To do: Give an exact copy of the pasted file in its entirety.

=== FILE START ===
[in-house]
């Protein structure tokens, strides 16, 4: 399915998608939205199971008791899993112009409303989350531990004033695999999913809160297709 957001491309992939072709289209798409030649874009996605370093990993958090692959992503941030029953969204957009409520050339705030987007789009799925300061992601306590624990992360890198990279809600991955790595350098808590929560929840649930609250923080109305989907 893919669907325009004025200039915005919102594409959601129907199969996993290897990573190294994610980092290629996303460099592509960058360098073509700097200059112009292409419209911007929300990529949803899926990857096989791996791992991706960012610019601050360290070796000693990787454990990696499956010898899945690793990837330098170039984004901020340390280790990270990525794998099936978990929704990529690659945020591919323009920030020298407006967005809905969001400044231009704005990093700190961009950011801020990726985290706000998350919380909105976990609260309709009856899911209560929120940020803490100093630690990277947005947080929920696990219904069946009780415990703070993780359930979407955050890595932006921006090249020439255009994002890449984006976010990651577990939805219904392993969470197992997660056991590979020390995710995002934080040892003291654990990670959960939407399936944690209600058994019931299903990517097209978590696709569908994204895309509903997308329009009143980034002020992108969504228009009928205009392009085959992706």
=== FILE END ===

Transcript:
[in-house]
């Protein structure tokens, strides 16, 4: 399915998608939205199971008791899993112009409303989350531990004033695999999913809160297709 957001491309992939072709289209798409030649874009996605370093990993958090692959992503941030029953969204957009409520050339705030987007789009799925300061992601306590624990992360890198990279809600991955790595350098808590929560929840649930609250923080109305989907 893919669907325009004025200039915005919102594409959601129907199969996993290897990573190294994610980092290629996303460099592509960058360098073509700097200059112009292409419209911007929300990529949803899926990857096989791996791992991706960012610019601050360290070796000693990787454990990696499956010898899945690793990837330098170039984004901020340390280790990270990525794998099936978990929704990529690659945020591919323009920030020298407006967005809905969001400044231009704005990093700190961009950011801020990726985290706000998350919380909105976990609260309709009856899911209560929120940020803490100093630690990277947005947080929920696990219904069946009780415990703070993780359930979407955050890595932006921006090249020439255009994002890449984006976010990651577990939805219904392993969470197992997660056991590979020390995710995002934080040892003291654990990670959960939407399936944690209600058994019931299903990517097209978590696709569908994204895309509903997308329009009143980034002020992108969504228009009928205009392009085959992706």